She is a music minister, so work on Sunday morning is not shocking or anything, but it does mean an early start.
I hadn’t really been grocery shopping, before yesterday morning, since before Christmas. It seems to me that prices have risen alarmingly. Produce now costs more than meat. $5 a pound for grapes, and they come in a two-pound bag, so I’m standing there staring at the grapes, trying to decide whether I can spend 10% of my weekly grocery budget on grapes or not.
No, actually, I can’t. We’re going to be back to the days when fruit in winter was such a luxury that it made a good Christmas present.
The checkerboard cake is interesting. You use this special pan insert to make concentric circles in your cake. You make two (or it could be three, even, since the pan set has three pans) layers with opposite circles and stack them on top of one another.
Then you go ahead and frost the cake and decorate it and so forth in the usual way, whatever that is for you.
I have no particular talent for cake decoration.
I bought sugar flowers and letters at the grocery store. No candles, because birthday candles come in packages of 24, and #2 daughter is now 25. So 25 seems like the age at which you quit putting on candles. I did think, there in the baking aisle, of getting the single candle that said “Over the Hill/ Too Many to Count,” but I decided that #1 daughter wouldn’t think that was funny, even if I did.
So there you are with a cake that looks completely ordinary to the unsuspecting observers. Unless they have all actually seen you do this trick, as was the case yesterday., That meant that everyone was in a great hurry to cut the cake to see whether or not the trick worked.
And behold! It did work. It does not look quite like the professionally done picture from yesterday, I realize, but it does have a checkerboard.
We all oohed and aahed.
We helped #1 daughter pack up and peppered her with good bits of advice. We used our knowledge of courtroom dramas and John Grisham novels to guess what the D.A. might have her do in Dallas. Carry paper around, that’s what we came up with. File things. #1 daughter modeled outfits for us, and we made suggestions about what the up and coming young attorney’s minion ought to wear while carrying papers around in the big city.
We hope it will be exciting.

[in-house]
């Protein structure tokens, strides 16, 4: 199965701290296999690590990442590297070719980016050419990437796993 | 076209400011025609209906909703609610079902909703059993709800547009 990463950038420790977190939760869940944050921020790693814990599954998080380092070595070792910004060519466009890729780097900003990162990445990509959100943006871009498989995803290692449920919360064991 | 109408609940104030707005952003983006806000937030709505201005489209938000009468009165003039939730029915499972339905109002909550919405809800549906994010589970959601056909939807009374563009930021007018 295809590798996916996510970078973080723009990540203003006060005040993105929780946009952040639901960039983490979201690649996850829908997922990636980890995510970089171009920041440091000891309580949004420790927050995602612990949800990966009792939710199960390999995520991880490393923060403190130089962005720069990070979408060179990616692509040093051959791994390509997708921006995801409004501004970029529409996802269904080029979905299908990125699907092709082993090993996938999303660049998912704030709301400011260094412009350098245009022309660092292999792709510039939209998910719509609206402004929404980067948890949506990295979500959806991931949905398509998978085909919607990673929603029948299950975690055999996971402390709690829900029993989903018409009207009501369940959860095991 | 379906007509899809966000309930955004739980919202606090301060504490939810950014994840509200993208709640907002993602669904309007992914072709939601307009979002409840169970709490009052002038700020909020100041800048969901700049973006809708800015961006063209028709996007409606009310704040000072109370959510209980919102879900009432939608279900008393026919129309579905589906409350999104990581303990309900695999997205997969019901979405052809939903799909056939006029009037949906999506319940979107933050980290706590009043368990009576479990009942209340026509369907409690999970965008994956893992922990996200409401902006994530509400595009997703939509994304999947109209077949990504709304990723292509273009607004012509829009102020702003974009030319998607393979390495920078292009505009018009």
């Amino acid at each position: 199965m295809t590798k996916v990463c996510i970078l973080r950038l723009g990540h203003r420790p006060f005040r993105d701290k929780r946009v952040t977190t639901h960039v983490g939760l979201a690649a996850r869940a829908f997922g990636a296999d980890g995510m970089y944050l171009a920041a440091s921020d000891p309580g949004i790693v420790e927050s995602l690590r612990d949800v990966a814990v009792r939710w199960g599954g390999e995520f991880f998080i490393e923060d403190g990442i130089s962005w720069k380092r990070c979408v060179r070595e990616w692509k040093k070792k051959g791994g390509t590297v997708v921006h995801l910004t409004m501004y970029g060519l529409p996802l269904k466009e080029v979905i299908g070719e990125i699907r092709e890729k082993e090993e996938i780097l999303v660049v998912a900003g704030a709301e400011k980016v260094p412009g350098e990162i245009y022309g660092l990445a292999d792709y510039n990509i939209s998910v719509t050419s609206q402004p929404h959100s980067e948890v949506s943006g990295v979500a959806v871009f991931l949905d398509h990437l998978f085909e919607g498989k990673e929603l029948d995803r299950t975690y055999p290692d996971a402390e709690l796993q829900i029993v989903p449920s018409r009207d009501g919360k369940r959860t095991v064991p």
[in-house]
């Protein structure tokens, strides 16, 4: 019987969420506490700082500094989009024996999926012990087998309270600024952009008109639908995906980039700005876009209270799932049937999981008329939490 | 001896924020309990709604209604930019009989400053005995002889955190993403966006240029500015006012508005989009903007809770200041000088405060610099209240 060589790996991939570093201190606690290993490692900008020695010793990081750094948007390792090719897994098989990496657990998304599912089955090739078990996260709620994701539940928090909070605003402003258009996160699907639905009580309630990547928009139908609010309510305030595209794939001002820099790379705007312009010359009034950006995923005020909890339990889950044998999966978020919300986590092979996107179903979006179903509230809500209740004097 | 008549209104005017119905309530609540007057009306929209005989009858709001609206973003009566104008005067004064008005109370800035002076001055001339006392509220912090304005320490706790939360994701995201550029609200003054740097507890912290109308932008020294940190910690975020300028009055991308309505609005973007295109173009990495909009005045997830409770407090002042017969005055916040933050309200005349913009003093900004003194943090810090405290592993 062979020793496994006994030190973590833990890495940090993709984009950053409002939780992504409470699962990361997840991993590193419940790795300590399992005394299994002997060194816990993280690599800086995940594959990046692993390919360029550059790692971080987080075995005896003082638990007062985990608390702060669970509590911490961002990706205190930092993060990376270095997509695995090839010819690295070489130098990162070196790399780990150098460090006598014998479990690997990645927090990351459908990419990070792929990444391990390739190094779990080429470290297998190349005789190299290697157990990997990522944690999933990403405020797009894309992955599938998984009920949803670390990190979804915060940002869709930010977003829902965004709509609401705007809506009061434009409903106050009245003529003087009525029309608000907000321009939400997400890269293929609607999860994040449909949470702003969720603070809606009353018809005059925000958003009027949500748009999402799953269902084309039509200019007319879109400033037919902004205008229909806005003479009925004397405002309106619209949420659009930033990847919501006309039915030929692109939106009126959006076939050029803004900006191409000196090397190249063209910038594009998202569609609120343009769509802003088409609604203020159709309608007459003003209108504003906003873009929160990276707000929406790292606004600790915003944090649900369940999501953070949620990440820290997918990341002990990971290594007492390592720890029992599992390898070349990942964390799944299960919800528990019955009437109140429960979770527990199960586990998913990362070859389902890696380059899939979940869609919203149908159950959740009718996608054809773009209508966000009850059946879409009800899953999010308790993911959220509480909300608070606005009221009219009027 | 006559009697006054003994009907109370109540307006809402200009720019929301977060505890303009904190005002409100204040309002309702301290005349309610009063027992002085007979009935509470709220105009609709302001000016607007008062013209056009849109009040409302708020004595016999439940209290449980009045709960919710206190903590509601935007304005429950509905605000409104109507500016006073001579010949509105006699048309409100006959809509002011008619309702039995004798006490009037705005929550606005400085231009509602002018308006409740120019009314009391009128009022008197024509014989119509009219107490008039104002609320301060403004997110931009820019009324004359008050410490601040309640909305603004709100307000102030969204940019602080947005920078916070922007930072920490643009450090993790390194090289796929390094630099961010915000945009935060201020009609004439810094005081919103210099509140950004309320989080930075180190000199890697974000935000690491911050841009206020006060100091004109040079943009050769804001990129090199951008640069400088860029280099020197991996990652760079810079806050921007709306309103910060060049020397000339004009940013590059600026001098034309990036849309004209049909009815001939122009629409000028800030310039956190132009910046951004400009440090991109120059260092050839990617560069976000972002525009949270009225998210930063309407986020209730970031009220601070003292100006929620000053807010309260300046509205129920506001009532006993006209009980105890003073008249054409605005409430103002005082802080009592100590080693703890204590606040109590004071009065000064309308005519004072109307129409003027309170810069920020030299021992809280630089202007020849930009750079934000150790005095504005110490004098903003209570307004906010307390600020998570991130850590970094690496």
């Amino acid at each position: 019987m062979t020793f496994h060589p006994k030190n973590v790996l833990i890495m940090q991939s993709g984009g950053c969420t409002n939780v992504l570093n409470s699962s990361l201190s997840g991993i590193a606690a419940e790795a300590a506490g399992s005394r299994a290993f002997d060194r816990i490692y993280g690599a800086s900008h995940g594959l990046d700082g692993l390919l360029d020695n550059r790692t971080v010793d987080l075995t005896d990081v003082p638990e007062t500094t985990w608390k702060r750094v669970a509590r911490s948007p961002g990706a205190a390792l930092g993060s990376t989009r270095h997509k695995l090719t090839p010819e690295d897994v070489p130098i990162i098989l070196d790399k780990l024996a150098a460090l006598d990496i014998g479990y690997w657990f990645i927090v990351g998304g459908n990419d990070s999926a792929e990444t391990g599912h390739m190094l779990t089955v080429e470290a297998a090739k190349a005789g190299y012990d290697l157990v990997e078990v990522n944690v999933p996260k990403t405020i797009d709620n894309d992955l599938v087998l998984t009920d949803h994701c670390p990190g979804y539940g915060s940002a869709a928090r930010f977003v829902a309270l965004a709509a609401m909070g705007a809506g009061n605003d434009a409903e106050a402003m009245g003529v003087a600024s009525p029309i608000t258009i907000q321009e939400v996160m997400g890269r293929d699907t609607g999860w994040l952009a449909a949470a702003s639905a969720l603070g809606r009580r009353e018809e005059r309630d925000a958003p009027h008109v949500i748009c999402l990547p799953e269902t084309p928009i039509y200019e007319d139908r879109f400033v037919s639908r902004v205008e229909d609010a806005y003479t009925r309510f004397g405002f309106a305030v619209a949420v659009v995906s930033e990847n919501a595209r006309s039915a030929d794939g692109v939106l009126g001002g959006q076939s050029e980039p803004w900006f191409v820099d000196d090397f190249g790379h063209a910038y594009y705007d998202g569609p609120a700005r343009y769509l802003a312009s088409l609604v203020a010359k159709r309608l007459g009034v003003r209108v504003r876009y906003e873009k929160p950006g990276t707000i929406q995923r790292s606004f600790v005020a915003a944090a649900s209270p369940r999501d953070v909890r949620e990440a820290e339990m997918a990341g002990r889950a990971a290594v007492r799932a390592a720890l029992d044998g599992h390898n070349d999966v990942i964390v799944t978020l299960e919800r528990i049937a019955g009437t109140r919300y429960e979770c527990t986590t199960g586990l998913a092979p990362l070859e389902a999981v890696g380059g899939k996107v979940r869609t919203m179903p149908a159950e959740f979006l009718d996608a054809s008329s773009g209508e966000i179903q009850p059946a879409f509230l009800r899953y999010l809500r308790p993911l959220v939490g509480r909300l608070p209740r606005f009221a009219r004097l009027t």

My show was out in the hills.
Our area doesn’t look good in winter, we have to admit. It looks much better with fall color or spring blossoms or even in the heat of summer.
And on roads like this, I can be pretty confident that I will not suddenly encounter a frightening overpass, so my general nervousness about driving on unfamiliar roads was not too bad.
There are people living in absolute shacks out here, but my hostess had a nice new house and the conversations all centered on dogs and horses. They played country music. The song that stands out in my mind had the refrain, “I want to check you for ticks.”
We had a good time. I came home to cook some more, not that appealing by that time, but people have to eat. After that, however, we had Family Game Night. We played Catchphrase and Word Thief with the football game in the background, and it was fun.
I told the family about the checking for ticks song. #1 son works with a country music fan, and they listen to it while they fix holes in walls and install insulation and stuff. He had a number of other amusing lyrics to offer from the genre. They seem to have gone into a self-parody mode.
I’ve seen #2 daughter off now, and #1 daughter is all packed up and we’ll say goodbye to her before church. And then we’ll shovel out the house. So I guess we got everyone settled, even if plans did gang a bit agley.
When you think about plans ganging agley, of course, you cannot avoid thinking of Eddie Izzard. Here it is, transcribed by someone who didn’t know how to spell “agley.” It is probably not funny just to read, but if you have seen it, this will remind you of how funny it was, and you will be snickering helplessly to yourself.
And he wrote poetry, he wrote a big *%&^ book of poetry, but one of his most famous lines is “The Best Laid Plans O’ Mice and Men Aft Gang Aglay,” meaning “The best laid plans of mice and men often go wrong.” And because it’s poetry, people go, (mimes stroking beard) “Oh, I know what you mean there, Robbie, yes… %*&^! plans ganging aglay by a %@-& truckload…” And being a poet, he must have observed humanity, must have said, “Men. Men make plans. These plans go wrong. Go wrong once, twice… often! Often, a number of plans I’ve seen go wrong… Possible idea for a poem…”
And then he must have turned his attention to the other animal mentioned in that line of poetry. If you think back to it, “The best laid plans of mice and men…” Exactly which mice plans was he really honing in on here? The best laid ones go aglay, some of the worse laid ones are okay? Some of them get through? He was !#$% off his trolley! “See, mice also make plans, unbeknownst to most people. They plan to get cheese! They run, they scamper… Oh, one’s fallen over! No cheese today… Oh, plan two: they’ve got three, another one’s got a stick, he’s gonna put the stick into the mousetrap… No, he’s broken the stick! What a jessie! Plan three – Oh, they’ve got a flip chart now! Very serious… there’s a lot of mice surrounding the meeting, and they’re having a discussion… Oh, good plan this, probably! Their best laid plan, I believe…